mr-hire

mr-hire's Comments

Matt Goldenberg's Short Form Feed
What you could do, in my opinion, is find a subgroup you feel comfortable with, and accept that this is the natural state of things.

I'm pretty pessimistic about this, it's never worked for me before, nor did I I find any existing subgroup in the rationality community that I could do this.

Or -- as you wrote -- you could create such subgroup around yourself.

Definitely, but why limit it to just rationalists in that case?

Matt Goldenberg's Short Form Feed

Note that as someone who has up and moved multiple times, I can assure you that it's possible to make friends in other cities. If you've never moved out of your home city, I recommend doing it at least once, for a few years, even if you move back at the end.

Matt Goldenberg's Short Form Feed

How to Read a Book is the quintessential how to book on gaining knowledge from a modernist perspective. What would a metamodern version of HTRAB look like?

HTRAB says that the main question you should be asking when reading a book is "Is this true?" The relationship you're concerned with is between the material and the real world.

But in a meta-modern perspective, you want to consider many other relationships.

One of those is the three way relationships between yourself, the material, and reality. Asking questions like "What new perspectives can I gain from this?" and "How does this relate to my other models of the world?"

Another is the relationship between the author and their source material. What does this writing say about the perspective of the author? Why did they choose to write this. This is bringing in a more post-modern/critical theory perspective.

HTRAB recommends "Synoptic Reading" - finding many books on the same subject or that circle around a specific topic to get a broad overview of the topic.

A meta-modern take would also look into other ways of grouping books. What about exploring facets of yourself through exploring authors that think differently and similarly to you? What about crafting a narrative as you dig into interesting parts of each book you move through?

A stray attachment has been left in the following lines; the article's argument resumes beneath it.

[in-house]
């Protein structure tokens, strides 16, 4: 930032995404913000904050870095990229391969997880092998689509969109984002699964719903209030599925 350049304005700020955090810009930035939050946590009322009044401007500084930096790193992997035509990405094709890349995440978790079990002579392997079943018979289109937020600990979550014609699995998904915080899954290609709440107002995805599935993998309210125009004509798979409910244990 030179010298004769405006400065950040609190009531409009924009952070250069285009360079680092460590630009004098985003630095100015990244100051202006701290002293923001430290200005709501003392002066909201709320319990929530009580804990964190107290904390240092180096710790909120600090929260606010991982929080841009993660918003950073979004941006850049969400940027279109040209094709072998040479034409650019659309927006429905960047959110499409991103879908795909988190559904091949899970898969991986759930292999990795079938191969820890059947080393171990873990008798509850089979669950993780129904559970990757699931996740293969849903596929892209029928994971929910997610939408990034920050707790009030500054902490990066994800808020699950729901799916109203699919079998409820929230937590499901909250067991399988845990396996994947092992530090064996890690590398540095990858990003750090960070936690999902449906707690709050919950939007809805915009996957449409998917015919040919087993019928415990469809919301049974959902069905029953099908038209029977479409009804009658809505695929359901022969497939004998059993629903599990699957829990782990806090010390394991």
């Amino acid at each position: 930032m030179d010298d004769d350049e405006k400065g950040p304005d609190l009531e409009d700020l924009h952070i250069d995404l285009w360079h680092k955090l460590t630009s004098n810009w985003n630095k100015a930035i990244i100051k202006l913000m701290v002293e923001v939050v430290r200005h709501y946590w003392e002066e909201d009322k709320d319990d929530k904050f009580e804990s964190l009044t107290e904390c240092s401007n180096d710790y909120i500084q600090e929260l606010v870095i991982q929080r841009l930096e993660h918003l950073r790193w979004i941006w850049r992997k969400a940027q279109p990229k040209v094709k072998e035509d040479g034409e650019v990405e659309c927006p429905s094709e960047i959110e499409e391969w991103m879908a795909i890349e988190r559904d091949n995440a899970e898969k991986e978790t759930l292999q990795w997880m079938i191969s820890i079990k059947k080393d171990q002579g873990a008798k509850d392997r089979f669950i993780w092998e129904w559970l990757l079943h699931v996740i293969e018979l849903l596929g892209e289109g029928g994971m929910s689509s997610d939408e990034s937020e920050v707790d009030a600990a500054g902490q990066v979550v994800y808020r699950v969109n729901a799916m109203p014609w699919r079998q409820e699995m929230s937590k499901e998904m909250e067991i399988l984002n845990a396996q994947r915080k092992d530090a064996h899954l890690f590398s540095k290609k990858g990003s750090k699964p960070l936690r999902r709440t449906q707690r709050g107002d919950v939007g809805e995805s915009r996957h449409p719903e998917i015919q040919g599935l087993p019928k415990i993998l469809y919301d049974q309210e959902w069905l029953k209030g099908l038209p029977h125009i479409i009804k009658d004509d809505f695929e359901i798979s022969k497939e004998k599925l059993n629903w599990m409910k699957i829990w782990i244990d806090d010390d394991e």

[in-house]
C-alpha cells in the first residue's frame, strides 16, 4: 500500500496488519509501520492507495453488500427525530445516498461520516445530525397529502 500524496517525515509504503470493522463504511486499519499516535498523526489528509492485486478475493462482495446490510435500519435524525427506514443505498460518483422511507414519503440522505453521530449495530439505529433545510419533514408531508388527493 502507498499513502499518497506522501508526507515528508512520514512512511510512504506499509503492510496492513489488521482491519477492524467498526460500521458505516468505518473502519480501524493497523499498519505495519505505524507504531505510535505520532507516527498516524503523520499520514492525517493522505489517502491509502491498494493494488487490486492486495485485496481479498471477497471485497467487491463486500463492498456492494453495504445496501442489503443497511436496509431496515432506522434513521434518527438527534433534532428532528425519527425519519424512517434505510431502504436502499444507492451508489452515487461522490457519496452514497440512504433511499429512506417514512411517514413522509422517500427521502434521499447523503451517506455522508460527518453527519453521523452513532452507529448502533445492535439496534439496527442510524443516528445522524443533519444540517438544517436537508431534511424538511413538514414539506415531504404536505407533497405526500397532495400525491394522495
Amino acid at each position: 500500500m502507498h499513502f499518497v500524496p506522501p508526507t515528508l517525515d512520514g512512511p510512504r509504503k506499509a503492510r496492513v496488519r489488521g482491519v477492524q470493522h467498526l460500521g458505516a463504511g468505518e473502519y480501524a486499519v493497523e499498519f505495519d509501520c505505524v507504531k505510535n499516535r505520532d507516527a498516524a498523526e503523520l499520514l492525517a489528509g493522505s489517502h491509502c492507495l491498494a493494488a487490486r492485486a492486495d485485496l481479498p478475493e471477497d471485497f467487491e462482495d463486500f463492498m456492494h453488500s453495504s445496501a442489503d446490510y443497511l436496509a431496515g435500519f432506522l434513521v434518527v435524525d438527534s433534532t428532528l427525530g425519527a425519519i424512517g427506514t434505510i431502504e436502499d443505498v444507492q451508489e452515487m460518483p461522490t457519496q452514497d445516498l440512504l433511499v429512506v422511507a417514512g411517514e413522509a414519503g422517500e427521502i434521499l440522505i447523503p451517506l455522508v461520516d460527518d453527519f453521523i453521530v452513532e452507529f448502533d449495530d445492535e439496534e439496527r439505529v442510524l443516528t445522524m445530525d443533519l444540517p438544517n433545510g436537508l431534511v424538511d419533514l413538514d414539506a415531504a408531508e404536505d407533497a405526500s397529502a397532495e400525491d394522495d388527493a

What other takes would a Meta-Modern version of HTRAB encompass?

2018 Review: Voting Results!

I'd love to see a cluster analysis. I suspect there will be some obvious groups like "AI alignment vs. rationality", but also could give some interesting data on things like if "rationality vs. postrationality" is a real split or "Combat vs. Nurture" etc.

In that same vein, I'd also be really interested to see the vote results if pairwise-bounded quadratic voting was used. Intuitively to me this feels like an interesting attempt to look at "debiasing" the votes away from factions, and looking more at what the non-factional consensus is.

2018 Review: Voting Results!

Note that I considered this, but saw that the final decision of what would be included was subjective anyway, and it would be a stronger signal to the judges to spend a lot of my points on a few posts I thought really deserved it and would otherwise be underrated.

Epistea Summer Experiment (ESE)

I'm quite interested in ICF, and it sounds pretty similar to a lot of the rationality development we're doing with Athena. Would love to chat with you all about it.

Matt Goldenberg's Short Form Feed

Are you asking about my particular realization here, or this part:

And the thing is, I would go as far as to say many people in the rationality community experience this same frustration. They found a group that they feel like should be their tribe, but they really don't feel a close connection to most people in it, and feel alienated as a result.